Monday, January 30th | 8 Shevat 5783

January 25, 2018 9:36 am

An Appeal to Alan Dershowitz on the Two-State Solution

× [contact-form-7 404 "Not Found"]

avatar by Martin Sherman


An Israeli settlement. Photo: TrickyH via Wikimedia Commons.

Alan Dershowitz has been a stout defender of Israel for years — often in very inclement circumstances. For this, he deserves commendation and appreciation. 

Dershowitz, however, has made two choices that largely undermine his otherwise stalwart pro-Israel efforts.

The first was his ill-advised (two-time) support of Barack Obama

The other was his dogged support of the two-state formula — despite the accumulating evidence as to its folly, futility and failure.

Related coverage

January 30, 2023 12:07 pm

When a Holocaust Survivor’s Memories Strike Her Daughter’s Soul

For me, each day is Holocaust Remembrance Day. The memories come to me at night in my dreams, and upon...

At least regarding his endorsement of Obama, Dershowitz no longer seems to have any illusions about the man he voted for. In a scathing interview on Fox News, he excoriated Obama’s betrayal of Israel:“He will go down in history … as one of the worst foreign policy presidents ever. He called me into the Oval Office before the election and he said to me ‘Alan … I have to tell you I will always have Israel’s back.’ I didn’t realize what he meant is that he would have its back to stab them in the back.”

While Dershowitz’s grave misjudgment of Obama should serve to instill considerable doubt as to the accuracy of his political instincts, his past endorsement is essentially “water-under-the-bridge” — and little can be done to redress any damage it might have caused. This, however, is not the case with his continuing support for the fatally flawed formula for two-states as a blueprint for the Israeli-Palestinian dispute.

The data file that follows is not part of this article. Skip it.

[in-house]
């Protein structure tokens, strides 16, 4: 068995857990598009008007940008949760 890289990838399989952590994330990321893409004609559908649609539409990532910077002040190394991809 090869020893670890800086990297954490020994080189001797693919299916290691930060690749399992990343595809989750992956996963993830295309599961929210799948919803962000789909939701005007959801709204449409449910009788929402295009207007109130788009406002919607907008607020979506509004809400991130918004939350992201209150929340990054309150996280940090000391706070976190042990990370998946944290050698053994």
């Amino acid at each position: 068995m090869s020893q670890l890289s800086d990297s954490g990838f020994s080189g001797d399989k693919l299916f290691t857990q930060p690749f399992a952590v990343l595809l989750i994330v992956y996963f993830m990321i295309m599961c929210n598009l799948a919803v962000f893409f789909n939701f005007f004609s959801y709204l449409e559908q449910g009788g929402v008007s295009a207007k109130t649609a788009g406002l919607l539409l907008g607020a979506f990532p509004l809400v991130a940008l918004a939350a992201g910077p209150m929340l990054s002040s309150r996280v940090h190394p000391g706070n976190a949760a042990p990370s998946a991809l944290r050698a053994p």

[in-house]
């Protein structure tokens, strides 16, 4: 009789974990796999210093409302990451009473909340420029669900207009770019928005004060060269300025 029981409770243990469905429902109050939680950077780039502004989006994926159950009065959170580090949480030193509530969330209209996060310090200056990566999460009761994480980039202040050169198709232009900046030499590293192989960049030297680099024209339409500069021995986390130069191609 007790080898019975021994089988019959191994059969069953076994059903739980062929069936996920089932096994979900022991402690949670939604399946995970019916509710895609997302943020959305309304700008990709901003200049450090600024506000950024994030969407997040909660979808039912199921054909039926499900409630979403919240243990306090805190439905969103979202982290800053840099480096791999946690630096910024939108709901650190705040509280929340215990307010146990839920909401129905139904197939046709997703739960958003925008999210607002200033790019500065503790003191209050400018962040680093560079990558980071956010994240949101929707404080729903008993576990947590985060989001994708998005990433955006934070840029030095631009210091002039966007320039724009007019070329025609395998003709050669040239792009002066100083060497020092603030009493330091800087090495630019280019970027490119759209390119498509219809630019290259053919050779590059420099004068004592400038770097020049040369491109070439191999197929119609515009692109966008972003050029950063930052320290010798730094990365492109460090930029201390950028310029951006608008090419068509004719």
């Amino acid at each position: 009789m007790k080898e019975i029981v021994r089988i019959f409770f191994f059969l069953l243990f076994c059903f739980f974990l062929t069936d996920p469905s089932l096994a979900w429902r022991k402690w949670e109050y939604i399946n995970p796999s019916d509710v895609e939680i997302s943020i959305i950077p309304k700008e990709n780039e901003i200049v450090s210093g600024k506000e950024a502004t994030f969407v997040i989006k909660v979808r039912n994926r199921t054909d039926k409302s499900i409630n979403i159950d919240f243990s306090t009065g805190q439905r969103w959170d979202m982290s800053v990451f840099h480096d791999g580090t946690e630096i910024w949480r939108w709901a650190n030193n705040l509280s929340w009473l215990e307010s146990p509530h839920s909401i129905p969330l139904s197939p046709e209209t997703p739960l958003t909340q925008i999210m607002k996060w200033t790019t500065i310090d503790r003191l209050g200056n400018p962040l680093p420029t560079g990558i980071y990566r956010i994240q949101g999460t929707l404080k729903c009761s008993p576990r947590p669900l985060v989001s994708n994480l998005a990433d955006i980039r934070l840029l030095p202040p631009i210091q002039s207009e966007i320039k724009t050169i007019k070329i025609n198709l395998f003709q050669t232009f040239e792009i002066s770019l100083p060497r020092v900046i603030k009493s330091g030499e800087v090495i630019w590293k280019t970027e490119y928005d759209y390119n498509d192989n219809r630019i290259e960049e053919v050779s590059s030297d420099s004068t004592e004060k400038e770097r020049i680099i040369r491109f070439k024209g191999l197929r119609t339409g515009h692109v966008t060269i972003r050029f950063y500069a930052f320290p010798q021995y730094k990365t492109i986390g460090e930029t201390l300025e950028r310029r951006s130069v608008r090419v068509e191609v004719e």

After all, a quarter-century has passed since the two-state paradigm became a centerpiece of Israeli foreign policy. Back then, with the heady optimism that accompanied the signing of the 1993 Oslo Accords, there were proponents and opponents of the idea.

The proponents promised sweeping benefits — pan-regional peace, prosperity and an El Dorado-like “New Middle East.” By contrast, opponents warned of dire dangers that would bring death and devastation on both Jews and Arabs alike. Today, two-and-half decades later, virtually none of the benefits promised by the proponents have materialized, while all of the dangers warned of by the opponents have.

Accordingly, by any reasonable standard, the jury is no longer out.

But empirical evidence is not the only reason for professed liberal-democrats  — such as Dershowitz — to reject two-statism. There are also — or at least should be —  matters of moral principle.

Indeed, liberal support for Palestinian statehood is particularly perplexing. After all, once the platitudes are set aside, calling for a Palestinian state is nothing more than a call for the establishment of (yet another) homophobic, misogynistic, Muslim-majority tyranny, which will comprise an entity that is the antithesis of all the liberal values allegedly invoked for its inception.

There is little persuasive reason to believe — and two-staters have certainly never provided one — that the societal hallmarks of such a Palestinian state would be anything other than: gender discrimination against women/girls; persecution of homosexuals; religious intolerance of non-Muslim faiths; and the relentless pursuit and prosecution of political dissidents.

However, it is with regard to the security implications, that the specter of two-statism has perhaps its gravest impact. Indeed, it was none other the arch-architect of the Oslo Accords, Shimon Peres, who warned that setting up a Palestinian state would “in itself create compulsive temptation to attack Israel from all directions.”